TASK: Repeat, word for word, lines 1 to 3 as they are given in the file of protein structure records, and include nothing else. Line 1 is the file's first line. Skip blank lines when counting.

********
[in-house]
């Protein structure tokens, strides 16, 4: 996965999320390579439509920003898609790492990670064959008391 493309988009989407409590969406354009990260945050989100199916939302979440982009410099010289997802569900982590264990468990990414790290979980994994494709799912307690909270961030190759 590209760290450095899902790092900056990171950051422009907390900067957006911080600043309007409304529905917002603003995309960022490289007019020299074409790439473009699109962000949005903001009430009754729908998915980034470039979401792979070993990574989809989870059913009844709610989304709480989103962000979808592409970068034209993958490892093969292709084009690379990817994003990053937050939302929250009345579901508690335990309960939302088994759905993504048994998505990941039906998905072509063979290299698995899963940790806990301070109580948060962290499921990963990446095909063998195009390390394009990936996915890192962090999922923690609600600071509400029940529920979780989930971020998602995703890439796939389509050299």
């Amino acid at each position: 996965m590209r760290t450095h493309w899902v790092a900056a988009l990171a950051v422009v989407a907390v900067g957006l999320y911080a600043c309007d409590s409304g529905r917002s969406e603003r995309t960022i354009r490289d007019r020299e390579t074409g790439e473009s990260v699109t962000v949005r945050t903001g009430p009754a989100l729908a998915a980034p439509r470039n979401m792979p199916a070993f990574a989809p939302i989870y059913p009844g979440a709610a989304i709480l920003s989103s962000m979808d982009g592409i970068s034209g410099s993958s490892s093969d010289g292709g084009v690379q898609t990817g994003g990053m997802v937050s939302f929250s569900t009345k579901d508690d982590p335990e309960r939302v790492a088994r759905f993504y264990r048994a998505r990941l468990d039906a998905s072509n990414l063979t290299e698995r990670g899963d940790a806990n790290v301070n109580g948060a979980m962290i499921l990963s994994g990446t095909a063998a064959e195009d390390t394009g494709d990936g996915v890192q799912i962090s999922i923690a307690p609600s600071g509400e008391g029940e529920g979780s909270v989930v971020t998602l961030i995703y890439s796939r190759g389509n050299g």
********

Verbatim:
[in-house]
């Protein structure tokens, strides 16, 4: 996965999320390579439509920003898609790492990670064959008391 493309988009989407409590969406354009990260945050989100199916939302979440982009410099010289997802569900982590264990468990990414790290979980994994494709799912307690909270961030190759 590209760290450095899902790092900056990171950051422009907390900067957006911080600043309007409304529905917002603003995309960022490289007019020299074409790439473009699109962000949005903001009430009754729908998915980034470039979401792979070993990574989809989870059913009844709610989304709480989103962000979808592409970068034209993958490892093969292709084009690379990817994003990053937050939302929250009345579901508690335990309960939302088994759905993504048994998505990941039906998905072509063979290299698995899963940790806990301070109580948060962290499921990963990446095909063998195009390390394009990936996915890192962090999922923690609600600071509400029940529920979780989930971020998602995703890439796939389509050299």
């Amino acid at each position: 996965m590209r760290t450095h493309w899902v790092a900056a988009l990171a950051v422009v989407a907390v900067g957006l999320y911080a600043c309007d409590s409304g529905r917002s969406e603003r995309t960022i354009r490289d007019r020299e390579t074409g790439e473009s990260v699109t962000v949005r945050t903001g009430p009754a989100l729908a998915a980034p439509r470039n979401m792979p199916a070993f990574a989809p939302i989870y059913p009844g979440a709610a989304i709480l920003s989103s962000m979808d982009g592409i970068s034209g410099s993958s490892s093969d010289g292709g084009v690379q898609t990817g994003g990053m997802v937050s939302f929250s569900t009345k579901d508690d982590p335990e309960r939302v790492a088994r759905f993504y264990r048994a998505r990941l468990d039906a998905s072509n990414l063979t290299e698995r990670g899963d940790a806990n790290v301070n109580g948060a979980m962290i499921l990963s994994g990446t095909a063998a064959e195009d390390t394009g494709d990936g996915v890192q799912i962090s999922i923690a307690p609600s600071g509400e008391g029940e529920g979780s909270v989930v971020t998602l961030i995703y890439s796939r190759g389509n050299g």